Category Archives: Fabric

Favorite Fabrics: The Feedsack Dress

There is something so appealing to me about the feedsack dress.  Though sometimes viewed as a symbol of the necessary frugality (or, poverty,) of the Depression era, it was also a way to “[give] rural women a sense of fashion.”  I’d love to see this type of practical reuse come back (though granted, less people are living in rural settings and don’t usually find themselves purchasing large bags of feed…)

I know “the good old days” were not always a fairy tale, but you have to admit this aspect of past times is pretty dreamy.  And aside from the upcycling aspect, the prints were so fun and cheerful!

Yellow tiered feedsack dress from Dreem Co, $165
’30s feedsack dress from Vintage Clothing and Co, $114.99
1940s Dress from Carla and Carla, $145

When searching for examples, I even found this children’s play costume of Cleopatra!

Vintage feedsack from Maudelynn, $98

Of course, these colorful fabrics were also utilized for crafting quilts and other items that were useful around the house…

Yo-yo Twin Size Quilt from Upswing Vintage, $225
Floral Feedsack Apron from Hatfeathers Vintage, $32.49

Craftsy has a lovely post about feedsack quilting that talks a bit more about feedsack fabric, which you can read here.

Scrapper’s Delight

As you may know, I often offer curated scrap kits over at my Etsy shop, because after 15 years or so of sewing, I have accumulated a whole lotta scrap.  If I am unable to use them (or am just tired of looking at a particular fabric!) I sell them because I know there’s someone out there who will give them the love they deserve.  Also…it’s the responsible thing to do!  The EPA estimates that the average American trashes about 70-80 pounds of textiles a year.   (YIKES.)  That is an absurd amount of waste that can be easily prevented by wise purchasing, careful use, and reclaiming/recycling.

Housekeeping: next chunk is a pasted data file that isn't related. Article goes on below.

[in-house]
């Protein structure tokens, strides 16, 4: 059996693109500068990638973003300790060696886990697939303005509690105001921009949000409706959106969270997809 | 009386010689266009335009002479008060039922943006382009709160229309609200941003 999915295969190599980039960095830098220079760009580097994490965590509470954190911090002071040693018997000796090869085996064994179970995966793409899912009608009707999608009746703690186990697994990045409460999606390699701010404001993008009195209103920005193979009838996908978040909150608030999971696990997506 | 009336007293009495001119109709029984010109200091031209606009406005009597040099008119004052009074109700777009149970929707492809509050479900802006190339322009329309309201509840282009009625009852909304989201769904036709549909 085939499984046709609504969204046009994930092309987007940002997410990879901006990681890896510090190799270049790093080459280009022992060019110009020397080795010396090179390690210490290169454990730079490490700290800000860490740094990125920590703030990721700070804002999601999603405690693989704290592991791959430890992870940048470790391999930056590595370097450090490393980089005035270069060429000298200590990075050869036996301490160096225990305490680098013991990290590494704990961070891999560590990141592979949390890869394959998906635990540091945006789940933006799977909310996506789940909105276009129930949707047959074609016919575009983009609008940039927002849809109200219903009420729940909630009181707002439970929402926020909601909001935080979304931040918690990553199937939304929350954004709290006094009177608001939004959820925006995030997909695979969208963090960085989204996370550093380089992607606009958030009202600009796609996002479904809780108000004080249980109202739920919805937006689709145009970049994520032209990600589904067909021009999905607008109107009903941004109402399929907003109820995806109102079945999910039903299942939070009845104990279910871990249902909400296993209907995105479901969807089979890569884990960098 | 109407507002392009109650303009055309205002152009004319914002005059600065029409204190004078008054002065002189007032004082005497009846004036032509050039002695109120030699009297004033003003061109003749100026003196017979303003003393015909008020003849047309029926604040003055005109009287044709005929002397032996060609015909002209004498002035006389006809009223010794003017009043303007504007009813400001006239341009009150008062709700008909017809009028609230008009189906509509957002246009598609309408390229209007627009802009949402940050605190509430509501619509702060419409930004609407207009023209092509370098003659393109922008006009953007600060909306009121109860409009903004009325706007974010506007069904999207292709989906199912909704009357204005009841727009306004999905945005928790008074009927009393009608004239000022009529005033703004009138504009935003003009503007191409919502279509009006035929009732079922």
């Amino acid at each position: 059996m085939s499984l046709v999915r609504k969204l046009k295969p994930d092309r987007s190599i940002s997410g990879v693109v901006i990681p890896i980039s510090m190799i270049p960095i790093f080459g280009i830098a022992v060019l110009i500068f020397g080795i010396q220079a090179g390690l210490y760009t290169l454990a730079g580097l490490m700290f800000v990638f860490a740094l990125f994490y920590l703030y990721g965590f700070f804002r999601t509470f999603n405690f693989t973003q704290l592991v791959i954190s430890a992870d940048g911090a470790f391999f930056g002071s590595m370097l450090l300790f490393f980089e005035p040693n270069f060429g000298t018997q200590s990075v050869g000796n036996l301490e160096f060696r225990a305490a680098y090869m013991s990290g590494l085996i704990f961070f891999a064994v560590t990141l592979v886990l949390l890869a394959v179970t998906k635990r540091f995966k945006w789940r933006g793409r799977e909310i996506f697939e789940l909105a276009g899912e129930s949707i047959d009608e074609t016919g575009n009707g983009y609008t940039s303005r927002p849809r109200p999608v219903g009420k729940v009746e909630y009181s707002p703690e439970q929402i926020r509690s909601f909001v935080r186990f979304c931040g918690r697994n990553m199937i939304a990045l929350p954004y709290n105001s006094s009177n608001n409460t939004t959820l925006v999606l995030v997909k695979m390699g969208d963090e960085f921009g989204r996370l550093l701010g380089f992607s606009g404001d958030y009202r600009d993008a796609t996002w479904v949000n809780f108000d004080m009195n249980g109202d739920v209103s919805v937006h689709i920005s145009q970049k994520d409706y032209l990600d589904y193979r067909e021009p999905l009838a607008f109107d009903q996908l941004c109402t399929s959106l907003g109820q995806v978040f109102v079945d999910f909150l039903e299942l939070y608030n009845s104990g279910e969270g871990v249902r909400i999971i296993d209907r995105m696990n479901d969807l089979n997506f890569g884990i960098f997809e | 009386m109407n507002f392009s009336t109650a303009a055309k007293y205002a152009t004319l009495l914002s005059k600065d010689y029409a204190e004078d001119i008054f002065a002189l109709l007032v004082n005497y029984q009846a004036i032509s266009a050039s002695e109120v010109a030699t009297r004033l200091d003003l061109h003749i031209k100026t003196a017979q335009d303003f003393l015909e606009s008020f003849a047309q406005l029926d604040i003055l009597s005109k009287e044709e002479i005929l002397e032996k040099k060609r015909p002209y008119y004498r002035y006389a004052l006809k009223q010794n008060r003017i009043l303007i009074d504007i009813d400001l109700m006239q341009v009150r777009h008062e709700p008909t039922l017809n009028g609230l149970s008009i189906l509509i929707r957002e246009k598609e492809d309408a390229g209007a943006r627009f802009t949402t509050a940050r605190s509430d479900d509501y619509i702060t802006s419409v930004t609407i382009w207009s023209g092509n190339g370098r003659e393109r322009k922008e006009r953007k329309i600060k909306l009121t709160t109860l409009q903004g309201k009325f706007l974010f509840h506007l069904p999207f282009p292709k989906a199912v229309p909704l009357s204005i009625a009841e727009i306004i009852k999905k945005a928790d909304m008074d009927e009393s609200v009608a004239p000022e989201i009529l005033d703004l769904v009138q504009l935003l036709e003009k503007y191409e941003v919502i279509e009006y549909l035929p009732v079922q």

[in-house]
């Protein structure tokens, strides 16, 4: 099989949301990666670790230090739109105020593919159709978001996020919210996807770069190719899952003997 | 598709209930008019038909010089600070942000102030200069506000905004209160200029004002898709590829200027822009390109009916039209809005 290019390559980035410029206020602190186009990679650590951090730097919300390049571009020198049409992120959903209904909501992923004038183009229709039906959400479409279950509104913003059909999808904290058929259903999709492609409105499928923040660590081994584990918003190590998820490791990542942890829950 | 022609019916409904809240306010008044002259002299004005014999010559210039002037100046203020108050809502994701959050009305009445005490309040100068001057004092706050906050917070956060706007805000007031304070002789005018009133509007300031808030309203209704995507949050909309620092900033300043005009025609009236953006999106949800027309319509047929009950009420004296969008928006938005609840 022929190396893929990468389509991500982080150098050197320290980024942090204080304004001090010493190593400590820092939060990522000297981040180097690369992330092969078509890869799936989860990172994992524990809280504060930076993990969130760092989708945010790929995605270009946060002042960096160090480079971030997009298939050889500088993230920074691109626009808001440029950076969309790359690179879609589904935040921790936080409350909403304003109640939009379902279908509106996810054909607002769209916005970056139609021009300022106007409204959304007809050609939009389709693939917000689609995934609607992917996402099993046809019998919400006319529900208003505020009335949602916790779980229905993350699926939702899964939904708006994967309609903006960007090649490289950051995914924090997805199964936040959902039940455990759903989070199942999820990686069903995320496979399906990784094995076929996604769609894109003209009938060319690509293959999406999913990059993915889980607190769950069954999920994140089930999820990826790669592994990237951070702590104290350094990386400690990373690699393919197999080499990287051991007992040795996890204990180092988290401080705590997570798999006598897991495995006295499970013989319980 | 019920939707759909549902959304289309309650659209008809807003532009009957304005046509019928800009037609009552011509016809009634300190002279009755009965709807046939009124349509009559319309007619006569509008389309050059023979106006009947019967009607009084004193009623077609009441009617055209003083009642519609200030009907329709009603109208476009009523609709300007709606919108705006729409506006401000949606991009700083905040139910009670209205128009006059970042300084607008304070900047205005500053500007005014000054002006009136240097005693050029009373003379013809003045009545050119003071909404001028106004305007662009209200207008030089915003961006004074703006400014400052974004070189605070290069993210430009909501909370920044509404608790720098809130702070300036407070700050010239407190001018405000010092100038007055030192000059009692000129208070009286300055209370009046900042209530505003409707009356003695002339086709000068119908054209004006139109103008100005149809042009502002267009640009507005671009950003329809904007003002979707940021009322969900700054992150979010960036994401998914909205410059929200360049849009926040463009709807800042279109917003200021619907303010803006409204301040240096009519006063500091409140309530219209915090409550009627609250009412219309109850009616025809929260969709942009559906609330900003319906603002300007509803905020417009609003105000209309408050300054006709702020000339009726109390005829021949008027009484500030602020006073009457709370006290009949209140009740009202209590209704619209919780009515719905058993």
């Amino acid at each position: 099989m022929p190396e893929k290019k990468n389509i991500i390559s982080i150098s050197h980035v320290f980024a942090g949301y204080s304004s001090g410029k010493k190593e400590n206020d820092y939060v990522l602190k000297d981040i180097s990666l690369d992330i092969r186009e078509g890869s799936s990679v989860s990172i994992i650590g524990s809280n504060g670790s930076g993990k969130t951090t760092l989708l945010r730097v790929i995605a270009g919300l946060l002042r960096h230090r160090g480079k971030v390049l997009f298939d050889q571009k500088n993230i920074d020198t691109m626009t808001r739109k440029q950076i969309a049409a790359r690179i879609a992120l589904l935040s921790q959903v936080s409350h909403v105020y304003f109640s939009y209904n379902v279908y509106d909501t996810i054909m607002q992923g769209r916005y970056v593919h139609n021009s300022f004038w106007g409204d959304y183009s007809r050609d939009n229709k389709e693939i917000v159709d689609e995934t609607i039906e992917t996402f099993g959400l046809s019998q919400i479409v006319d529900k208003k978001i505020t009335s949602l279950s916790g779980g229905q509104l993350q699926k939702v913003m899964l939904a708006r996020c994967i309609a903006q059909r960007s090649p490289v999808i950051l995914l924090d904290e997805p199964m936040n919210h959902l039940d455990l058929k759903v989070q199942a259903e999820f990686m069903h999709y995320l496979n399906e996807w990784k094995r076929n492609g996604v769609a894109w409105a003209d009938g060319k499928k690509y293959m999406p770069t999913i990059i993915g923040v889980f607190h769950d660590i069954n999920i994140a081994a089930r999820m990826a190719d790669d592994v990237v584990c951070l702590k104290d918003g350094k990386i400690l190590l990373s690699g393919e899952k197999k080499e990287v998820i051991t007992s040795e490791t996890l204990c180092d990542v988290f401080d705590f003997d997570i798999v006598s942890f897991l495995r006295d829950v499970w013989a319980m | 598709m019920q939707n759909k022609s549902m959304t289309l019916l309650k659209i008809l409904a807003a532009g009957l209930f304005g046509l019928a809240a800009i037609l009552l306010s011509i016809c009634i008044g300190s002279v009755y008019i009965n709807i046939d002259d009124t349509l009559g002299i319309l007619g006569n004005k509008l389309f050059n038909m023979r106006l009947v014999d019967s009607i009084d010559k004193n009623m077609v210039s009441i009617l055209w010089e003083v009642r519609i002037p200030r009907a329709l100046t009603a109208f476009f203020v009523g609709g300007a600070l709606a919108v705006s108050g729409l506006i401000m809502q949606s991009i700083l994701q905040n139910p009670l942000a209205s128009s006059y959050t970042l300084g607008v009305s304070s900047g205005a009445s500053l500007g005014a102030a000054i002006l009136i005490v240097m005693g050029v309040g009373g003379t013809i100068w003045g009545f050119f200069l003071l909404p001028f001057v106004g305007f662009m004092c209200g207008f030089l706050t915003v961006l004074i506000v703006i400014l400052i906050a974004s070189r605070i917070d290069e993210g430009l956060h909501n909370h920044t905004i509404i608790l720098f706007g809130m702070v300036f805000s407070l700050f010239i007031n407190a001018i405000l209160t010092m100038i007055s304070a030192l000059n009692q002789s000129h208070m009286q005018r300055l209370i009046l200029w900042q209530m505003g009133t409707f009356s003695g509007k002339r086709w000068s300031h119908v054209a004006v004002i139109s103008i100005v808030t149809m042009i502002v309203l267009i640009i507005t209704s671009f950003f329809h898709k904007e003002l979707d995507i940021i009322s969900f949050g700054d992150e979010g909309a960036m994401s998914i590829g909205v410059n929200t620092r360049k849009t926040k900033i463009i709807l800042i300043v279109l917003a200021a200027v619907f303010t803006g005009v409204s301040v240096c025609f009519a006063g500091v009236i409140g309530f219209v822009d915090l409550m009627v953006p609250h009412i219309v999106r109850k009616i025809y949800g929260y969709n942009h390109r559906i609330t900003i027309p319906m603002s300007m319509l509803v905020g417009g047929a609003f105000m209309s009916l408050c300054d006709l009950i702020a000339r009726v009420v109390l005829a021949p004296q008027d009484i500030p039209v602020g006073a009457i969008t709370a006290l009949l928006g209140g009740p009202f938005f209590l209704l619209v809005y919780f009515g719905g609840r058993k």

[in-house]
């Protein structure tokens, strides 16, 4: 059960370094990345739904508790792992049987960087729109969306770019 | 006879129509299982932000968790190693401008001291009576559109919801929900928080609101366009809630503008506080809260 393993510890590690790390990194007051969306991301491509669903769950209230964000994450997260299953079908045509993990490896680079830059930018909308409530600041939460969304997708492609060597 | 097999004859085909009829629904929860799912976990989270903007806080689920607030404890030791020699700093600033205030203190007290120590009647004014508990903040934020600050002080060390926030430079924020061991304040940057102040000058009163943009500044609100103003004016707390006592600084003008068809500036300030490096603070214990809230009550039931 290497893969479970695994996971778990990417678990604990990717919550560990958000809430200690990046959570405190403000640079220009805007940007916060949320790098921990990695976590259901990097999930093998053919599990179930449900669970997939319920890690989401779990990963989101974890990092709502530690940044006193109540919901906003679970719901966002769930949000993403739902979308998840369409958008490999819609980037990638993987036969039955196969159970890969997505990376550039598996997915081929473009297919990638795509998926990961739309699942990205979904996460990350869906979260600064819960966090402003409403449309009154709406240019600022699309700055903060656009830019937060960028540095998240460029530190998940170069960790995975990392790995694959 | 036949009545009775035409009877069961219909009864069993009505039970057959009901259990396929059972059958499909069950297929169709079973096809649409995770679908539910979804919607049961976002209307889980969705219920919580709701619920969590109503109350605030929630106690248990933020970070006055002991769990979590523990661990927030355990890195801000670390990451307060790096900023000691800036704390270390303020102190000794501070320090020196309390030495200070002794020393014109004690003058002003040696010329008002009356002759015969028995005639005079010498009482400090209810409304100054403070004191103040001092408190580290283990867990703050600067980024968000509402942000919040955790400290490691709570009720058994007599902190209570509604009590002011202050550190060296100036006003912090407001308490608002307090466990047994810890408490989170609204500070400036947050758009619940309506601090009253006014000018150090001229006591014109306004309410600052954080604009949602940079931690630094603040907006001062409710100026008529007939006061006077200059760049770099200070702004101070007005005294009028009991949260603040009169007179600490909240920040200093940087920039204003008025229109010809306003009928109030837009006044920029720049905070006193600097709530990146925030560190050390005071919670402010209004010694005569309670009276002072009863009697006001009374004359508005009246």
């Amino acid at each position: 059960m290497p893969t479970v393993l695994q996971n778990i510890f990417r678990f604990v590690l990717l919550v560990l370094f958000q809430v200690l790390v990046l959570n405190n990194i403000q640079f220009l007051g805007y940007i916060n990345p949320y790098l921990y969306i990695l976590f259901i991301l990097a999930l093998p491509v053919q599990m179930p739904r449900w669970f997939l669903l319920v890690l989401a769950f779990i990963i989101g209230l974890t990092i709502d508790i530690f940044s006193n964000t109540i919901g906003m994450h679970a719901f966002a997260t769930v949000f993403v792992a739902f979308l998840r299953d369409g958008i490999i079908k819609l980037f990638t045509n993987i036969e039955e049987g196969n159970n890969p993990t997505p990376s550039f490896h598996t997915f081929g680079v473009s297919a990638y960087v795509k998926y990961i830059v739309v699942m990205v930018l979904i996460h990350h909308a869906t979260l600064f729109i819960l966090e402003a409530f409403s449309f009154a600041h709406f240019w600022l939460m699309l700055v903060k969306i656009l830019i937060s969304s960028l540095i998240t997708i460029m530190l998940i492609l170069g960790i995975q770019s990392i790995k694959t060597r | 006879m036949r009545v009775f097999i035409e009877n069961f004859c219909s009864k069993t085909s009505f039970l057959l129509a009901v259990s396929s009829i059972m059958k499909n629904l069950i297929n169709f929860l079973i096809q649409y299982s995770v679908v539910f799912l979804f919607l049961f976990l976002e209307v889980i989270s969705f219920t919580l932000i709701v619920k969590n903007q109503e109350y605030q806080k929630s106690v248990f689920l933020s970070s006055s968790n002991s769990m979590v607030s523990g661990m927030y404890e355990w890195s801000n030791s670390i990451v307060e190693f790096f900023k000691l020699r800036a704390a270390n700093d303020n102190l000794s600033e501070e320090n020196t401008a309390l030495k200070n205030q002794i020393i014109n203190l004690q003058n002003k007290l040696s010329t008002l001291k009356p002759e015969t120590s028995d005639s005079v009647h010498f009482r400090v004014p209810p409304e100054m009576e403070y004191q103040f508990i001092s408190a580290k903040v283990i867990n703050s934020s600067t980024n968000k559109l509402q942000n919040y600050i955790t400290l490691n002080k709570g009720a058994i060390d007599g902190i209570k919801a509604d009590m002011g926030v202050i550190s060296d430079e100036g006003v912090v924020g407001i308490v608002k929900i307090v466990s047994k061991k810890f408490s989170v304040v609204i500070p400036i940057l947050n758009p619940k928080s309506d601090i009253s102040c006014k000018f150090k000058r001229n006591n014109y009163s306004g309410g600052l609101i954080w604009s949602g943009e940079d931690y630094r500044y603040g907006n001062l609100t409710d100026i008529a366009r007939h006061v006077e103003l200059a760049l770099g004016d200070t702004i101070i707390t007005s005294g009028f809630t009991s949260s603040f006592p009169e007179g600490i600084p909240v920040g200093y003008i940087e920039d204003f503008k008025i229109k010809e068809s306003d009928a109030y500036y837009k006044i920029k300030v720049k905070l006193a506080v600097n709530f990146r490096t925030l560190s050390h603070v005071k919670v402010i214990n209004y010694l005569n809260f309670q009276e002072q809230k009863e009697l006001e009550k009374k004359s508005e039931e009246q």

Needless to say, I am so excited when I see other scrap kits popping up on the web!  Recently, the non-profit FABSCRAP in New York City launched their online store featuring mixes of fabrics recovered from high end designers, which you can visit here.

Also, the London-based artist Flextiles, who specializes in indigo shibori and ecoprints is now offering kits in her shop, which you can see here.

Really, you can find a wide variety of scrap bundles available on Etsy with a quick search.

One of my goals for this year is to put together a little inspiration booklet of projects that would work well for the scraps of all sizes…we’ll see when that gets done!

But in the meantime, as I was doing a bit of searching, I stumbled upon this fantastic directory of Scrapstores, as they’re called here.  Is there one near you?  Click here to check it out!

Mermaid’s Tale Scrap Kit from Moth & Rust
Unicorn Parade Scrap Kit from Moth & Rust